On decentralized exchanges, liquidity pool sizes can help users determine which platform is the most flexible reserve. DEXes is one of the most important portals in the arbitrage chain, proven in the case of bZx. Uniswap is one of the most actively used DEXes, and its liquidity sets are linked to many DeFi / DEX protocol interfaces. The biggest drop occurred on February 18, which is the timing of the second bZx attack. On February 18, the pool of liquidity in Uniswap decreased because the operator borrowed a large amount of WBTC on bZx via Ky-berUniswap Reserve. The second biggest drop occurred on March 13, when crypto markets fell. On March 13, the Uniswap liquidity pool declined because cryptocurrency holders were concerned about market volatility and pulled out large amounts of their liquidity from the Uniswap pool. Despite significant declines in the pool size of liquidity, Uniswap has surpassed its weaknesses and market volatility in the past few months very well — demonstrating the flexibility of the DeFi protocol with a larger set of liquidity.

7. QuarkChain solution

Recently QuarkChain announced the partnership with NUTS Platform for the Building Next Generation of DeFi Ecosystem ( DeFi 2.0). The partnership between QuarkChain and NUTS Finance can reshape the existing DeFi ecosystem and help build an even more flourishing ecosystem.

The proposal of this partnership is:

  1. Significantly lower the hurdles of DeFi: Using QuarkChain’s high throughput and low transaction feeds, we will attract more users to participate in DeFi.
  2. Improve user experience: through issuing QNUT native token.
  3. The first project that supports the composability of cross-chain Defi: NUTS Platform will be the first blockchain project that supports the composability of cross-chain DeFi.
  4. Build a high-performance DeFi platform: QuarkChain will provide full support for the NUTS platform, including seamless support of QuarkChain wallet for QNUT, support of ad-vanced transactions on the upgraded DeFi platform, and other special businesses.

I’ve contacted QuarkChain developer team with this question:

How can QuarkChain strengthen DeFi platform security control in DeFi 2.0 ?

And I’ve got the following answer:

“We will support most single-chain consensus including PoW, PoS, and DPoS. Further, we could support consortium consensus such as PoA”.

The benefits of our cross-shard are a lot:

  1. All cross-chain tx will be secured by our share security, both in terms of double-spending attack and token limit protection.

This means a double-spending attack must not only attack a single shard, but also need to attack the whole network, which is much more difficult.

Further, we also ensure that for the token transfer cross-shards, the limit of the tokens will be invariant — even a double-spending attack will not increase or decresae the number of tokens in the network, which is very important.

Note that Cosmos cannot ensure the property, and Polkadot is working on it — but I haven’t seen the concrete method to avoid it.

2. Our cross-shard is very efficient — the cost is almost the same as in-shard tx, and the through-put of cross-shard txs are very high.

This means we are able to accept a large applications in our network no matter such it is cross-shard or in-shard.

3. The user experience is almost the same as in-shard, i.e., the end user can hardly find the user difference between cross-shard or in-shard.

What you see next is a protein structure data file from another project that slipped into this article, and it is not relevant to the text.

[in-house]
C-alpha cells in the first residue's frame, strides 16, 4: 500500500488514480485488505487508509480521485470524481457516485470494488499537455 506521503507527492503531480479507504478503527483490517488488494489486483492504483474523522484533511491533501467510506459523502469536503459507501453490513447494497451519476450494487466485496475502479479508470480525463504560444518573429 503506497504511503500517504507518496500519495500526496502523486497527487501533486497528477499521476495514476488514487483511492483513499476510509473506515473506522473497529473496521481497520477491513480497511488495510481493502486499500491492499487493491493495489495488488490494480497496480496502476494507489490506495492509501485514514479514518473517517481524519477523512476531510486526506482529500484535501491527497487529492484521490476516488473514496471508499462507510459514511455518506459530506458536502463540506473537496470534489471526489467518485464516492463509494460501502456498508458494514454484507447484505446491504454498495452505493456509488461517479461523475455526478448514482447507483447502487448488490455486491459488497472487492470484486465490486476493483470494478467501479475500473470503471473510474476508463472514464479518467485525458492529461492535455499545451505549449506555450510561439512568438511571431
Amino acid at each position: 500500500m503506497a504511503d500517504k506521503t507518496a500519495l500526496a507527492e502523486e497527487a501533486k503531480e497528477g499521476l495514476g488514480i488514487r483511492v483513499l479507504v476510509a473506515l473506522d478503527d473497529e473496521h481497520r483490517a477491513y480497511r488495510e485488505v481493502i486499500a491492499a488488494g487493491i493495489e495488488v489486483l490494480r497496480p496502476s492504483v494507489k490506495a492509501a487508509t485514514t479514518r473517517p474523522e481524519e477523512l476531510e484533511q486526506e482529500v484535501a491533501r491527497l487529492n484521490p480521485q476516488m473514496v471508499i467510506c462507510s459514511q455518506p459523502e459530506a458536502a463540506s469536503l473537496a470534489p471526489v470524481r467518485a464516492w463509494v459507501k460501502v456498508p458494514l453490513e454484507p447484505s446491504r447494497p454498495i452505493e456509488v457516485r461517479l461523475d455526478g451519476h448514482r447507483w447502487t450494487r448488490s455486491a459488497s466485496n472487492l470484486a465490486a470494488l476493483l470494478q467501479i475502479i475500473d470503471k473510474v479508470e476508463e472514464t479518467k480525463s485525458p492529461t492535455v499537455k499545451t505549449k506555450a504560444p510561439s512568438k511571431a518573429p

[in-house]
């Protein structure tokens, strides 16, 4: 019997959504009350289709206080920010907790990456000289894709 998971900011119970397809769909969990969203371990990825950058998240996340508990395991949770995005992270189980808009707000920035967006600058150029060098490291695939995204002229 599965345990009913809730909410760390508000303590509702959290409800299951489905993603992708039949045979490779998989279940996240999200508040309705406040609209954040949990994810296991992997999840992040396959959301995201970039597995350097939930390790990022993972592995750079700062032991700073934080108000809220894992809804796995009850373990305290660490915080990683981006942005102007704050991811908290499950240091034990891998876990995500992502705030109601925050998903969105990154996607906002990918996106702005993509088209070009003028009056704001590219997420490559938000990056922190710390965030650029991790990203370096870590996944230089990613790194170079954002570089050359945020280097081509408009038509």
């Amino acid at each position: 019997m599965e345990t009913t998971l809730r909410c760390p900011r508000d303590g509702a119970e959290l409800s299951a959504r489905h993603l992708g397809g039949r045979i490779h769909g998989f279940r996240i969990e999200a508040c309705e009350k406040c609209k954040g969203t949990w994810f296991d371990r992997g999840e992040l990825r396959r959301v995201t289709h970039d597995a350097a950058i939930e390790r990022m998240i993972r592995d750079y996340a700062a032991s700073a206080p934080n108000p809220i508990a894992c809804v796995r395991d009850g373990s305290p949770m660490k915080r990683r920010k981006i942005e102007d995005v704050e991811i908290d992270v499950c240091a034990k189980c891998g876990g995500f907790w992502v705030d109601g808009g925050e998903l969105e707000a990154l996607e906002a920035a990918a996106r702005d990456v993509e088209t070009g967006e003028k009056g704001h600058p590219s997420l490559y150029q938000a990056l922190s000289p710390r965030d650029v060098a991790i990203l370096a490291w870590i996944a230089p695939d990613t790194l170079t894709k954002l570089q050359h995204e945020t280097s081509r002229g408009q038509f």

I think with these features, we could achieve several important feature such as cross-shard DeFi composability, which is planned for ETH2.0.

With our multi-native token feature ready, we believe more applications can enjoy our cross-chain capabilities.

Our core technology is called sharding, and the sharding consensus is called Boson consen-sus.

You could find the details of the algorithm here https://github.com/QuarkChain/pyquarkchain/blob/master/papers/boson.pdf “.

8. Conclusion

DeFi has created powerful new financial products, weaving them together in emergent ways. But these attacks are a sobering reminder that programmable finance is still programmable and bugs are therefore expected — especially when innovation pushes the boundaries of what is possible. Today, the combination of flash loans and a web of composable DeFi protocols that interact in complex ways have created this new class of vulnerabilities.

DeFi should expect more flash loan style oracle attacks. But this is just part of how DeFi be-comes more resilient.

We should not expect DeFi to become completely secure against all attacks, but we can build an increasingly robust ecosystem with Defense in Depth, where multiple layers of redundancy provide increased security. We also need to develop greater levels of consumer protection and/or insurance. Notably, one DeFi insurance product made its first payout following the bZx attacks, an encouraging sign.

Protocols should graduate to increasing levels of decentralization over time, and only after they’ve demonstrated a track record of good security hygiene. Compound is one notable ex-ample.

9. References

1. February 22, 2020 by cointelegraph : https://cointelegraph.com/news/are-the-bzx-flash-loan-attacks-signaling-the-end-of-defi

2. March 9, 2020 by QuarkChain: http://bit.ly/DEFIQKC_TELE

3. February 18 , 2020 by palkeo: https://www.palkeo.com/en/projets/ethereum/bzx.html

4. May 19, 2020, codefi: https://codefi.consensys.net/blog/security-risks-in-ethereum-defi

5. February 27, 2020, coindesk: https://www.coindesk.com/the-defi-flash-loan-attack-that-changed-everything

6. March 13, 2020 Coinbase: https://blog.coinbase.com/around-the-block-analysis-on-the-bzx-attack-defi-vulnerabilities-the-state-of-debit-cards-in-1289f7f77137